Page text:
Coincidentally, I would add, this transition marks the beginning of American society’s acceptance of contraception. But the decades-long public debate over its use (at first, of course, permissible only within the confines of marriage) and its first churchly blessing at Lambeth (1930) were not cause but symptom of the deterioration of society, the dimming of the light of a sensate culture in which pleasure is always the goal because pleasure is always the good.
In this materialist milieu, the marriage vow of love is not seen as a sacrificial commitment to the good of another. Love then degrades into mere acceptance of the other, which amounts to little more than a refusal to deny the other whatever pleases him—coupled with a reciprocal demand for acceptance. And that which pleases is not limited to sex or the fulfillment of sexual attraction.
In an episode of AMC’s often insightful series Mad Men, a show about the advertising culture of the 1960’s, creative director Don Draper is faced with the fact that government-sponsored studies have challenged his ads’ claim that Lucky Strike cigarettes are safe and healthy. Rather than challenge those studies publicly (thus drawing attention to the cigarette’s association with cancer and death), he convinces the tobacco company that all they need to do is change the subject. He thus sells the makers of Lucky Strikes on an ad campaign that says simply, “It’s toasted.” His reasoning?
Advertising is based on one thing: happiness. And you know what happiness is? Happiness is the smell of a new car. It’s freedom from fear. It’s a billboard on the side of the road that screams, with reassurance, that whatever you are doing is OK. You are OK.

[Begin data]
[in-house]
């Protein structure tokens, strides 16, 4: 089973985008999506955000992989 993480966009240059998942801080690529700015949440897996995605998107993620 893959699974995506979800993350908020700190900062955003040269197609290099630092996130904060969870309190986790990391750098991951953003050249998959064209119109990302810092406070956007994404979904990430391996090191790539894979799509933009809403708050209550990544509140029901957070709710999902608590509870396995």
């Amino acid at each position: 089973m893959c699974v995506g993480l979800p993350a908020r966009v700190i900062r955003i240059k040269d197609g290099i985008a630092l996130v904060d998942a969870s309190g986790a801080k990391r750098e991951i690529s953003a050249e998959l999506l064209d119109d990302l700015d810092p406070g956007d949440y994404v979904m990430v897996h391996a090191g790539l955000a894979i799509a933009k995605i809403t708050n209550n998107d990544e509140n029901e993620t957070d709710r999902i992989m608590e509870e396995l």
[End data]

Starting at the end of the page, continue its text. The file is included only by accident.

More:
This is why gay marriage was inevitable. In a moribund sensate culture, pleasure may come in a variety of forms—overeating, shopping, even deviant sexual behavior; or it may come in the form of simple acceptance. The legal and societal recognition of “same-sex marriage”—something that, as Christians know, simply does not exist—is little more than a declaration of acceptance by “heterosexuals” of “homosexuals.”
That is the essence of President Obama’s own flip-flop on gay marriage. “You know, Malia and Sasha, they have friends whose parents are same-sex couples,” the President said, referring to his adolescent daughters. “There have been times where Michelle and I have been sitting around the dinner table and we’re talking about their friends and their parents, and Malia and Sasha—it wouldn’t dawn on them that somehow their friends’ parents would be treated differently.”